3

I have an old Radio Shack 1850 Electronic Chess Computer, which I would like to know the ELO rating each level plays at. The instructions just give average number of seconds per move.

I figure I would play it against tChess Pro on my iPad, which the engine can be set to a specific ELO rating. When I find they are both winning about the same number of games I can check what level tChess is at and that will be about what the 1850's rating is.

Question is, how many games would be a good sample before I make that call? Obviously if one dominates the other, I'll have to tweak the levels and retry.

  • It's just a matter of math, if you say what range is acceptable and how confident you want to be. Like, 95% chance of being within 200 points? – D M Oct 28 '19 at 23:51
  • I could give you a statistical probability but how do I know what you define "good" as? – Savage47 Oct 29 '19 at 0:27
  • @Savage47 It's really just to help me set up my home brew chess computer which is running Stockfish as its engine. I'd like to get it running as close to each level of the 1850 as possible. – patterson7019 Oct 29 '19 at 10:14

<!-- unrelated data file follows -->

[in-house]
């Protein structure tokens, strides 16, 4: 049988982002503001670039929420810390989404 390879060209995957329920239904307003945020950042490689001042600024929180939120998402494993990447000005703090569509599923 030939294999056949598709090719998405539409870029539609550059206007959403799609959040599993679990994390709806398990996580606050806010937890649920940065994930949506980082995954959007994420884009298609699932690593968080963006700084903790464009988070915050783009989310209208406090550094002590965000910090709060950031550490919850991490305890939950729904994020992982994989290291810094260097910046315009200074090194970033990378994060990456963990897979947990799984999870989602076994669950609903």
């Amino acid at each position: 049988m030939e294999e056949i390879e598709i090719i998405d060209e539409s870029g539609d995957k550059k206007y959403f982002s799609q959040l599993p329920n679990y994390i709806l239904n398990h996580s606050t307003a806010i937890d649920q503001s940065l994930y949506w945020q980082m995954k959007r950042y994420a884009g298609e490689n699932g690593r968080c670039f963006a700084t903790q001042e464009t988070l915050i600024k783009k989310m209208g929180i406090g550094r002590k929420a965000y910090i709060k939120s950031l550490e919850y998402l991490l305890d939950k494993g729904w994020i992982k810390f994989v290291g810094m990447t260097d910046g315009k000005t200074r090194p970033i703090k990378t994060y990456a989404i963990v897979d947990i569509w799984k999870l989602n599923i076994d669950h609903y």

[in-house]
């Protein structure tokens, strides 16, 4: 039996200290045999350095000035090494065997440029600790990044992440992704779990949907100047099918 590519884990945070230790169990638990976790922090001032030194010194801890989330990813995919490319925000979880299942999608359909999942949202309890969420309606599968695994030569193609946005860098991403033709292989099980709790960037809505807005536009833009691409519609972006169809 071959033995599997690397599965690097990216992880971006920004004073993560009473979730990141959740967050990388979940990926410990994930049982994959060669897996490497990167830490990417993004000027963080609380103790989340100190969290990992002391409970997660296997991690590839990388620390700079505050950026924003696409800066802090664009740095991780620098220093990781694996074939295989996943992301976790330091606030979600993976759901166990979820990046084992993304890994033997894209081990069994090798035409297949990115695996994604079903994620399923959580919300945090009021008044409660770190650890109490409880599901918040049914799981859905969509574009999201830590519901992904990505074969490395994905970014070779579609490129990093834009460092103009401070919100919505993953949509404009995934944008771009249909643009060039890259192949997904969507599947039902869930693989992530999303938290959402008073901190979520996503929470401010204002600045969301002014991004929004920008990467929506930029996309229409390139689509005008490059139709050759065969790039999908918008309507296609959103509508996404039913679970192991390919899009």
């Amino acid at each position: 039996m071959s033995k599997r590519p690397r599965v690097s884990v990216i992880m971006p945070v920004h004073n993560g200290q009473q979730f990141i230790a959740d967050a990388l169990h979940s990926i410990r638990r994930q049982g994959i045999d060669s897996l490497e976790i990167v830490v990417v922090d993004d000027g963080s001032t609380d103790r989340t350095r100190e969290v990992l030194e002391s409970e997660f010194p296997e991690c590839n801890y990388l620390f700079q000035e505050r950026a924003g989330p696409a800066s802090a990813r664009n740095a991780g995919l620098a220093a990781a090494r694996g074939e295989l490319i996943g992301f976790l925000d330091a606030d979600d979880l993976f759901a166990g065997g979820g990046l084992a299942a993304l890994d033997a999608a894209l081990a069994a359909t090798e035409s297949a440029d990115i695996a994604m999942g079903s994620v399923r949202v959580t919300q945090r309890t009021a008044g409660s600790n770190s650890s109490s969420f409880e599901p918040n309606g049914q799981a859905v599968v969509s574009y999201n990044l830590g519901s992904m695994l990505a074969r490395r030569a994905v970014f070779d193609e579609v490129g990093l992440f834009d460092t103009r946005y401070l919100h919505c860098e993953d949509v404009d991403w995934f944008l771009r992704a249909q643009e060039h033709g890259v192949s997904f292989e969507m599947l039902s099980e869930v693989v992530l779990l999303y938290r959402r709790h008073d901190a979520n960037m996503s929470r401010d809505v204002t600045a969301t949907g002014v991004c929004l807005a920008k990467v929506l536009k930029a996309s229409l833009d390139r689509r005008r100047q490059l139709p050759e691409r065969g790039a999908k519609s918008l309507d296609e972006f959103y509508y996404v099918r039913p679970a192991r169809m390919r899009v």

3

There is no perfect answer here. First, and it is for a reason, FIDE says that you need 9 games to have an established rating, but the USCF says you need 25. Obviously, the more games, the closer the rating will be to accurate. That said, to really get a more accurate rating, you also need to vary the competition, and have it play against various rated humans.

I think that it is probably too weak to pair up against any modern computer program that is rated. It would get slaughtered, and not help you determine how strong it really is.

I would say at least 10.

| improve this answer | |
  • Thanks @PhishMaster. Not only would it get slaughtered, it can take up to 6 mins per move. Pretty sure Deep Shredder running with 8 cores would get board of waiting! – patterson7019 Oct 29 '19 at 10:06
0

Statistically , based on comments from my stat prof at the uni, I would say it would take at least 5 games but in practice that might easily be ten or 100 depending on many exogenous factors.

| improve this answer | |

Your Answer

By clicking “Post Your Answer”, you agree to our terms of service, privacy policy and cookie policy

Not the answer you're looking for? Browse other questions tagged or ask your own question.